|Greek||Daughter of the king of Lydia, was sought in marriage by Alcestes, a Thracian knight; his suit was refused, and he repaired to the king of Armenia, who gave him an army, with which he laid siege to Lydia. He was persuaded by Lydia to raise the siege. The king of Armenia would not give up the project, and Alcestes slew him. Lydia now set him all sorts of dangerous tasks to "prove the ardour of his love," all of which he surmounted. Lastly, she induced him to kill all his allies, and when she had thus cut off the claws of this love-sick lion she mocked him. Alcestes pined and died, and Lydia was doomed to endless torment in hell, where Astolpho saw her, to whom she told her story. Greek|
|Goddess name |
"Maharatri (the great night)"
|Hindu / Epic / Puranic||Goddess. Associated with KALI and KAMALA....|
|Goddess name |
|Greek||Goddess of midwives, the night sky, spring, fertility and fire Greek|
|Argentina||A supreme being åśśociated with the darkness of night, the violent wind of the desert and other dangers. Argentina|
|Spain||The giant, first cousin of queen Maguncia, of Canday'a, who enchanted Antonomasia and her husband, and shut them up in the tomb of the deceased queen. The infanta he transformed into a monkey of bråśś, and the knight into a crocodile. Don Quixote achieved their disenchantment by mounting the wooden horse called Clavileno.|
|God name |
|Germanic / Nordic / Icelandic||moon god. He guides the chariot of the moon through the night sky and is involved in the downfall of the world at Ragnarok....|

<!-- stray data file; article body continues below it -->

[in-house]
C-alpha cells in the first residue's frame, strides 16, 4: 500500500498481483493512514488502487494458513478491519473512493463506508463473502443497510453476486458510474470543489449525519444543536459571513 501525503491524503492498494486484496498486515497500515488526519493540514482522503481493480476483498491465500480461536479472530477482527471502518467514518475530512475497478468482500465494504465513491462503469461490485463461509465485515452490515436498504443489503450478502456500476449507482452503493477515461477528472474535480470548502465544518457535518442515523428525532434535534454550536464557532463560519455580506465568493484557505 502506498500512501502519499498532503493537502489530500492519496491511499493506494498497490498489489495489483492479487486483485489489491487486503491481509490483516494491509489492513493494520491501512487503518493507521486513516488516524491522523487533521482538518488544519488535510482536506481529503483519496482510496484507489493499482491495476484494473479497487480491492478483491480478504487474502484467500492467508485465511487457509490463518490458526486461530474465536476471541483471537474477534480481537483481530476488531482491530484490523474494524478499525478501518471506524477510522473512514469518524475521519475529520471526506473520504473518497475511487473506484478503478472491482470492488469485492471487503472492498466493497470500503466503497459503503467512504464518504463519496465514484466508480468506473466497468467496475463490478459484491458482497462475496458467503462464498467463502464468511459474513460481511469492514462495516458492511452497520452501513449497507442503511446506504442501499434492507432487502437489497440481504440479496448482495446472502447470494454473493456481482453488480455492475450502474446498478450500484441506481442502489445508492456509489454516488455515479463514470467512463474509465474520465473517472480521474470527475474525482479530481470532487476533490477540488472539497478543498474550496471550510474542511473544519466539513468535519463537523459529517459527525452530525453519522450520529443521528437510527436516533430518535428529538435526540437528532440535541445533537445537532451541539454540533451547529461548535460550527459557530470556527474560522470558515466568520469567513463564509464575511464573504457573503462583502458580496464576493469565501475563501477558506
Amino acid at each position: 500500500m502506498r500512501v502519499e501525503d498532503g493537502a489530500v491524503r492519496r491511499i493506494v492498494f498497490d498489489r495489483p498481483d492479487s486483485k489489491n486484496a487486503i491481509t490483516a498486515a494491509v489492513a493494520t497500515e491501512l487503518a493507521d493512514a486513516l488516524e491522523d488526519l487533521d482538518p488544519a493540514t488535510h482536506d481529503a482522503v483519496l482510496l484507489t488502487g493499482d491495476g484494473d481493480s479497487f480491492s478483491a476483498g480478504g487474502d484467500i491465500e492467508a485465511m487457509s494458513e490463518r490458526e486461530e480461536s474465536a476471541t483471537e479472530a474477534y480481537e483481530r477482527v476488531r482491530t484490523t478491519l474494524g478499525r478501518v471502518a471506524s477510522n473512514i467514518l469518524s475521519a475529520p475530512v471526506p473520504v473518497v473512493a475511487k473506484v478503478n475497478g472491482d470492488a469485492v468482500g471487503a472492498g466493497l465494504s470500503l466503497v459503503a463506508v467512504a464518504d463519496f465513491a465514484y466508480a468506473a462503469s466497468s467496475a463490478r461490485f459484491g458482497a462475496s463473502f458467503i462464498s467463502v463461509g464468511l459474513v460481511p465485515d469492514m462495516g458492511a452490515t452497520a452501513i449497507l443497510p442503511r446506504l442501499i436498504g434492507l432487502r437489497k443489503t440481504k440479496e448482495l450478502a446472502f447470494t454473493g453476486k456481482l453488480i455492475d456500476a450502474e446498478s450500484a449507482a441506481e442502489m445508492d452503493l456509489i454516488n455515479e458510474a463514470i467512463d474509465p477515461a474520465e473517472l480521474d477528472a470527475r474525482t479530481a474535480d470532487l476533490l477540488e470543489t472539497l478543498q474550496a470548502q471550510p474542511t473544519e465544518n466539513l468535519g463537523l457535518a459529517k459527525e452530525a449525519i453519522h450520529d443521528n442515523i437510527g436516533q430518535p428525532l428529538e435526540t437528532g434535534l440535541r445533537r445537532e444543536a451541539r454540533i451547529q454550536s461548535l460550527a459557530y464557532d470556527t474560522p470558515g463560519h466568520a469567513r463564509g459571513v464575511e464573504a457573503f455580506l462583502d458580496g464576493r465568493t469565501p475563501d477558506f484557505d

|God name |
|Hopi||God of fire, war, death, and the night Hopi|
|Britain||A giant who keeps a bridge leading to a castle by a riverside, in which a beautiful lady is besieged. Sir Lybius, one of Arthur's knights, does battle with the giant; the contest lasts a whole summer's day, but terminates with the death of the giant and liberation of the lady. Britain|
|Goddess name |
|Mexico||Goddess of the night sky and of drunkenness Mexico|
|God name |
|Egypt||Minor chthonic underworld god. The guardian of the barque of the Sun god RE during its påśśage through the underworld at night. Depicted in the form of a coiled snake....|
|Greek||A son of Amycus and Theano, was born in the same night as Paris. He was a companion of Aeneas, and slain by Mezentius. Greek|
|God name |
|Hindu / Vedic / Puranic||Minor Sun god. An Aditya, one of six descendants of ADITI, he was originally åśśociated with VARUNA (Vedic), ruling the day while Varuna ruled the night. It is from this model that first MITHRA (Persian) and then MITHRAS (Roman) were derived. He is also the god of intimate friendship. Attributes: two lotuses, trident and a sacrificial drink or soma....|